Tuesday, July 18, 2017

thinking about xml vs json

Seeing an XML config file at work got me to thinking why JSON feels so much better than XML for so many people. I find it a fascinating topic, maybe because it seems like the industry movement towards more JSON is validating my personal biases...  One friend of my mine paraphrases it "well, you see, XML has way too many sharp pointy bracket bits, it's hard on the eyes".

I guess it's weird that XML lets you enforce discipline about what CAN be said (via validating schemas) but has less to say about how a coder should what they'd probably want to say...  namely "I am likely to want to serialize a lot of lists and key/value pairs".

It reminds me of when I first learned Perl, coming from a background of C (with a bit of BASIC and Logo growing up) - the concept of maps, regular expressions, strings as "first class" participants (vs C's  not "arrays of characters"), duck-typing, and not having to micromanage memory use were revelations. But especially maps (key-value pairs) - a hugely empowering concept.... trivially simple yet enormously powerful, which is about the definition of elegant. And that elegance is something that JSON leverages so well.

Googling a bit I found Stop Comparing JSON and XML which, honestly, sounds a little defensive to me. For some engineers, XML's precision and control just feels better, but it sounds like some fans feel they're on the wrong side of the trendlines, so it opens up like this:
Stop it! These things are not comparable. It's similar to comparing a bicycle and an AMG S65. Seriously, which one is better? They both can take you from home to the office, right? In some cases, a bicycle will do it better. 
The not so subtle implication being that XML is more like the $220K Mercedes and JSON the bike.

I'm not sure I agree that "JSON is a data format, XML is a language". The article points out some standard tools that XML comes with: XPath processors for pulling things out of a chunk of data, XML Schemas for validating (I guess that one out over DTD?),  XSL for transforming (and OH what a pain that can be, trying to use a pure-functional "I can't even use a conditional to set the initial value of a variable, because once I'm out of scope the conditional set up the variable went away")... I don't see those things as being intrinsic to the format, however.

Moving on - take a look at the example that article gave, JSON vs XML
  "id": 123,
  "title": "Object Thinking",
  "author": "David West",
  "published": {
    "by": "Microsoft Press",
    "year": 2004


<?xml version="1.0"?>

<book id="123">
  <title>Object Thinking</title>
  <author>David West</author>
    <by>Microsoft Press</by>

(The article says that's 140 vs 167 characters, but I put the latter at 189) ... anyway, back to my point that XML is a bit worse at suggesting a "best practice" of how something should encoded - because you're so often not sure if something "should" be an attribute or a child element. The article puts id as "metadata", but that seems kind of an arbitrary distinction to me. (Trying to think of what the rule of thumb takeaway is - data is the information that would have to exist in a different storage system, but metadata is sort of specific to that system?) I've certainly seen other folks who would have done something like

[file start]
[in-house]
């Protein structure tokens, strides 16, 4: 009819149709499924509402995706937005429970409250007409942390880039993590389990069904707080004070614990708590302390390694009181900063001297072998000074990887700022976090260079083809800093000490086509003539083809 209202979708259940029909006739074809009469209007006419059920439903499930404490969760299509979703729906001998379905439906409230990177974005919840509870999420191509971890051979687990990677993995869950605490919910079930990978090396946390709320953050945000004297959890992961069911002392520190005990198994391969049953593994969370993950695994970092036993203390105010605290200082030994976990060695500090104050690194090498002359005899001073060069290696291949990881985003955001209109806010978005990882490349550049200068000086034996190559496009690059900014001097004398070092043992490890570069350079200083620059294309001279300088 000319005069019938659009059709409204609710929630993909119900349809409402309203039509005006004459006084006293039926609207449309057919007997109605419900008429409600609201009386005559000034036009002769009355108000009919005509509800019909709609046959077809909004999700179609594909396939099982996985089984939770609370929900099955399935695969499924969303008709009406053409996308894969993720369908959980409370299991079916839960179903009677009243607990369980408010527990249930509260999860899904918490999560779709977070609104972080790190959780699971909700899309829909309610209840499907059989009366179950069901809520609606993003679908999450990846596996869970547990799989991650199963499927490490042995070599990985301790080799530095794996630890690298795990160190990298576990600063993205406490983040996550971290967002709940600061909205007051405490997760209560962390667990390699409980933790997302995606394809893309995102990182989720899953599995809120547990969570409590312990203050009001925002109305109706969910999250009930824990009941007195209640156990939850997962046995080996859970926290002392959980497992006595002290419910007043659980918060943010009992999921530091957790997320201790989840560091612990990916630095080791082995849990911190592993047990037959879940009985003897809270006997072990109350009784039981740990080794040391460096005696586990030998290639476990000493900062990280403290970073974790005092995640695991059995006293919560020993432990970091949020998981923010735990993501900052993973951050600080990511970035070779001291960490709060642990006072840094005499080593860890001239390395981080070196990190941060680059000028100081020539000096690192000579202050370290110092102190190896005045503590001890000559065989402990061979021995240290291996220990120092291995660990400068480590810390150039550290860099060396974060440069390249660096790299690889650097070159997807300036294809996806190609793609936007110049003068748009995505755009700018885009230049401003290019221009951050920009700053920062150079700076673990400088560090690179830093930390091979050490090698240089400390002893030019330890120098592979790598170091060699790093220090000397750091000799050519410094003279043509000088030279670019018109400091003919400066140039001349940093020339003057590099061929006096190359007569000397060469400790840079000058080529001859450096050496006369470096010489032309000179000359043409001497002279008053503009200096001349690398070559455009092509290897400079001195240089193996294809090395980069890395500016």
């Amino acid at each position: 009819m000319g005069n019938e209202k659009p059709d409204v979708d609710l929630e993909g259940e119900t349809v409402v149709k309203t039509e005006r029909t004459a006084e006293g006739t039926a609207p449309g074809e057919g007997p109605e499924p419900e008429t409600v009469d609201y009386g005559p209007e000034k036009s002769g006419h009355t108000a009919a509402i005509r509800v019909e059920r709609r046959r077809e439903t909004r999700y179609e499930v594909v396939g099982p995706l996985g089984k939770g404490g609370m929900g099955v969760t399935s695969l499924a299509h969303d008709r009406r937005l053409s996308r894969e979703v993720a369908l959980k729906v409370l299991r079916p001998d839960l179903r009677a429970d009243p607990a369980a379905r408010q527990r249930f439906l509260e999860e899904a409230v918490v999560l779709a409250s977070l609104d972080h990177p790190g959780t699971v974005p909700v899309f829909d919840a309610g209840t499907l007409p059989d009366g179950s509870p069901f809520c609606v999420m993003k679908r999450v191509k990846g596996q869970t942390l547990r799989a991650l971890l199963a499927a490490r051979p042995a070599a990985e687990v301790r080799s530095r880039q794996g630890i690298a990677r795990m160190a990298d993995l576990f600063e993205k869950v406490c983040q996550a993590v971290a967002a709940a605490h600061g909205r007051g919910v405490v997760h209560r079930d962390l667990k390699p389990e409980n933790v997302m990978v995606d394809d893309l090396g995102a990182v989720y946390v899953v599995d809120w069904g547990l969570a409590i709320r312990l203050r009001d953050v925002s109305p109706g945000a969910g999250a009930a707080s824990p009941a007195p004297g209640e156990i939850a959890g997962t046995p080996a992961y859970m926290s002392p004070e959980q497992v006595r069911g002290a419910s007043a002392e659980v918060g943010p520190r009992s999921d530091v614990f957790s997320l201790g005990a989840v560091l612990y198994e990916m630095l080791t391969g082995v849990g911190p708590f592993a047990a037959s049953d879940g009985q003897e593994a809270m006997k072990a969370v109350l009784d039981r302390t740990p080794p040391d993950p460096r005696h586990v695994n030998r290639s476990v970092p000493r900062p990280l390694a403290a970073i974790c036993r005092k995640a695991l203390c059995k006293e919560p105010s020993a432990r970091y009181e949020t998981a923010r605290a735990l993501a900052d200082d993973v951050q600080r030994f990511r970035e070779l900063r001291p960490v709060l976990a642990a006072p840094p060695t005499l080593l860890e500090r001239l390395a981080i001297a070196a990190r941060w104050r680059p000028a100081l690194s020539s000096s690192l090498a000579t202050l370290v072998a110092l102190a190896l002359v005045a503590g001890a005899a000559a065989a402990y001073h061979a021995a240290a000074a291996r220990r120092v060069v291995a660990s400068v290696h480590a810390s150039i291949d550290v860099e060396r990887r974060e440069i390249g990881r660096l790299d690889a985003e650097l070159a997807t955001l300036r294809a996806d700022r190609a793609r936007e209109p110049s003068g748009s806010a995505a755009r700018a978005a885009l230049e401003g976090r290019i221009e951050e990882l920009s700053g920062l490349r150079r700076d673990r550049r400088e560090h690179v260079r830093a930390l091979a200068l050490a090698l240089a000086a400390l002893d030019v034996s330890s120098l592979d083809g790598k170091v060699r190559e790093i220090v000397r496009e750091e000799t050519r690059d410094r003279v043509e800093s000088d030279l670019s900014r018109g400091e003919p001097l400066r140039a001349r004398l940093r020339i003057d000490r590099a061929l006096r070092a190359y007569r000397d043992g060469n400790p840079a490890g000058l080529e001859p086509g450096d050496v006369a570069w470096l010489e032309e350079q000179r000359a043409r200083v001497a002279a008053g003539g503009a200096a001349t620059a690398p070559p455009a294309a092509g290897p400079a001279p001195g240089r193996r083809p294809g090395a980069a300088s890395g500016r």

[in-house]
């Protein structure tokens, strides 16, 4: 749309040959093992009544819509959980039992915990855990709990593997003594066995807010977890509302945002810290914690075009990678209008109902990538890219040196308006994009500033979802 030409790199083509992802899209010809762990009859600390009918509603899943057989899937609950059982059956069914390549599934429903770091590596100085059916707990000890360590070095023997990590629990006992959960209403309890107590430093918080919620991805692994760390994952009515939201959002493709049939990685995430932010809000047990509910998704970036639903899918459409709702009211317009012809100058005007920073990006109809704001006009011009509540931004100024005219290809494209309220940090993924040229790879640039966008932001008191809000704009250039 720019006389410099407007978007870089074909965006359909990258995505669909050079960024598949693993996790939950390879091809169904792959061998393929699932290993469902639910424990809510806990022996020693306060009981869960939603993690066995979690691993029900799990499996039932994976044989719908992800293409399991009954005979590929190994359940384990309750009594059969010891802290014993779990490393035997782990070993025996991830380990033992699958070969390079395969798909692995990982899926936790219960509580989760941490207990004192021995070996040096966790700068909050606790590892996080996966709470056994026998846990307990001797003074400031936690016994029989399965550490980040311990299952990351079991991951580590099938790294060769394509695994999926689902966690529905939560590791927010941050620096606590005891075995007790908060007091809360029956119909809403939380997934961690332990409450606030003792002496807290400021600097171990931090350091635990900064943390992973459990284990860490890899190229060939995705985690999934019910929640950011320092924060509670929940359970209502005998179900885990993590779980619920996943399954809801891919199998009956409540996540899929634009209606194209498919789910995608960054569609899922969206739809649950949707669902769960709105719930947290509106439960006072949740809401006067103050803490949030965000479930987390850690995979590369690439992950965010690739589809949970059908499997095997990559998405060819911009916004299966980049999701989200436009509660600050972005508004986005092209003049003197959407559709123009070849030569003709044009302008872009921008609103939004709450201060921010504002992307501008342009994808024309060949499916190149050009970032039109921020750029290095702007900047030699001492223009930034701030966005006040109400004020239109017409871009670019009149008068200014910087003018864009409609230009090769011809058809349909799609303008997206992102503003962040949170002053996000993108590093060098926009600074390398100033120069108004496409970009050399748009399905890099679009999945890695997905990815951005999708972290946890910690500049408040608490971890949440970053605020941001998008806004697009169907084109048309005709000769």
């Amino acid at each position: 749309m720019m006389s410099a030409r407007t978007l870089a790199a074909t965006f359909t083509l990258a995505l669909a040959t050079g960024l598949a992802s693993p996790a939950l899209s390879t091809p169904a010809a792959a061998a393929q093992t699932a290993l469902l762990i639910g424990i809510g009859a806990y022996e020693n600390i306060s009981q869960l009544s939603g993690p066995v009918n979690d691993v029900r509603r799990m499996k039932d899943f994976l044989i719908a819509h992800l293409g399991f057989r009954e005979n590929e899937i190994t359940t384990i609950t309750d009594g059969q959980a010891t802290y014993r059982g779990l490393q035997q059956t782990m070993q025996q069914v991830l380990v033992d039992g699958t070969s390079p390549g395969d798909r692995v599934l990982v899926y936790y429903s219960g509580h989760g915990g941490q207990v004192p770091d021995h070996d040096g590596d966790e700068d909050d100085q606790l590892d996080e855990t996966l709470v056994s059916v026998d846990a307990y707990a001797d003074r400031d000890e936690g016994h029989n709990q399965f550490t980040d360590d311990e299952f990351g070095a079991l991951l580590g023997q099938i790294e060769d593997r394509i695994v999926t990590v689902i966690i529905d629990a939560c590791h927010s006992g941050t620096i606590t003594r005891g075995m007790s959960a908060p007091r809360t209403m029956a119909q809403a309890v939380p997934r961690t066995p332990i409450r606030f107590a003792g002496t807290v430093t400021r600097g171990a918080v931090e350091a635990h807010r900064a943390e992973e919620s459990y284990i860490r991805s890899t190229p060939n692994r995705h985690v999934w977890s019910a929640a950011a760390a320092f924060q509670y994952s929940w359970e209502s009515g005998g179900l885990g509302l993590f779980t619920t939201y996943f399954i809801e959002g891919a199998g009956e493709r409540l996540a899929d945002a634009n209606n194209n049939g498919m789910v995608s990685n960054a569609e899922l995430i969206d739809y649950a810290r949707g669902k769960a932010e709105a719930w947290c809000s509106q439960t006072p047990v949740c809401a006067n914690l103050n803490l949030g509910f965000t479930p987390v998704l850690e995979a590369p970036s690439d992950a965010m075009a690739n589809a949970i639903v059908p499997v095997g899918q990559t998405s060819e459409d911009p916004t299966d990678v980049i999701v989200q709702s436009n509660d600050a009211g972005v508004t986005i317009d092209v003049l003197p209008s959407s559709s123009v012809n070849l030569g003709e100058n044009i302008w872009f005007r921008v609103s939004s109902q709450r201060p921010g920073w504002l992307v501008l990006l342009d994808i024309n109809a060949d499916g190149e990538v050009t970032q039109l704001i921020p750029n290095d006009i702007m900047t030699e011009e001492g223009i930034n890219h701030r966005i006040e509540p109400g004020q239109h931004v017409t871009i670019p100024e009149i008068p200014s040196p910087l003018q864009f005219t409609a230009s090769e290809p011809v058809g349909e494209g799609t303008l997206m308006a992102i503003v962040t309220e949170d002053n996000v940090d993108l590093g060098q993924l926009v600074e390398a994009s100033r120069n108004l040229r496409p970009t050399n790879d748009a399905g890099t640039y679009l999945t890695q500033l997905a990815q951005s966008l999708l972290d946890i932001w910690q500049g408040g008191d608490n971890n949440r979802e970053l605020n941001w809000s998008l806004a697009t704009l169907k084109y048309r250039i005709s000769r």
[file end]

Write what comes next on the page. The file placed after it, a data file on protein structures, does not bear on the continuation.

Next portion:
<published year="2004">
    <publisher>Microsoft Press</publisher>

and so coming into a place, trying to follow the previous developers' footsteps- the decision can be arbitrary, and thus hard to predict.

I remember thinking it weird how hard it was to write a Schema (or maybe a DTD?) that let the child elements be in any order; the tools I was using in the mid-aughts made it much simpler to insist on, say, "first title, THEN author, THEN published", rather then saying "there needs to be a title, author, and published but they can be in any order". It seemed odd to me, because the idea of maps were so in my head then, while this kind of stricter document definition felt weirdly like an obfuscated round of "fill in the blank".

Conversely, JSON is actually stricter - in the sense of it STRONGLY suggesting that keys of a map should be unique. It guides you to thinking in terms of maps and ordered lists (it's kind of interesting that there's not a strong concept of an unordered set in it, but obviously the interpreting system is free to ignore or embrace the order given.)

Still, I think a lot of the vehemence come from engineer's gut feelings, rather than any small set of arguments. Probably some of the same people who dislike duck-typing are more likely to prefer XML's style of strictness, and the ability to verify the semantic completeness of a document before having code interact with it. (Also worth checking out is stuff like my friend Leonard Richardson's O'Reilly book "RESTful Web APIs"; I suspect he feels the rise of JSON is a bit of a step backwards, in terms of making information available to all, and understandable by automated systems, and so he's interested in best of both world approaches that have the strengths of a JSON foundation while adding in some of the missing meta- aspects that tell you what you're actually looking at.)

You know I see a lot of the points I make here are often well covered in the comments of that Stop Comparing JSON and XML article. It's nice to have allies!

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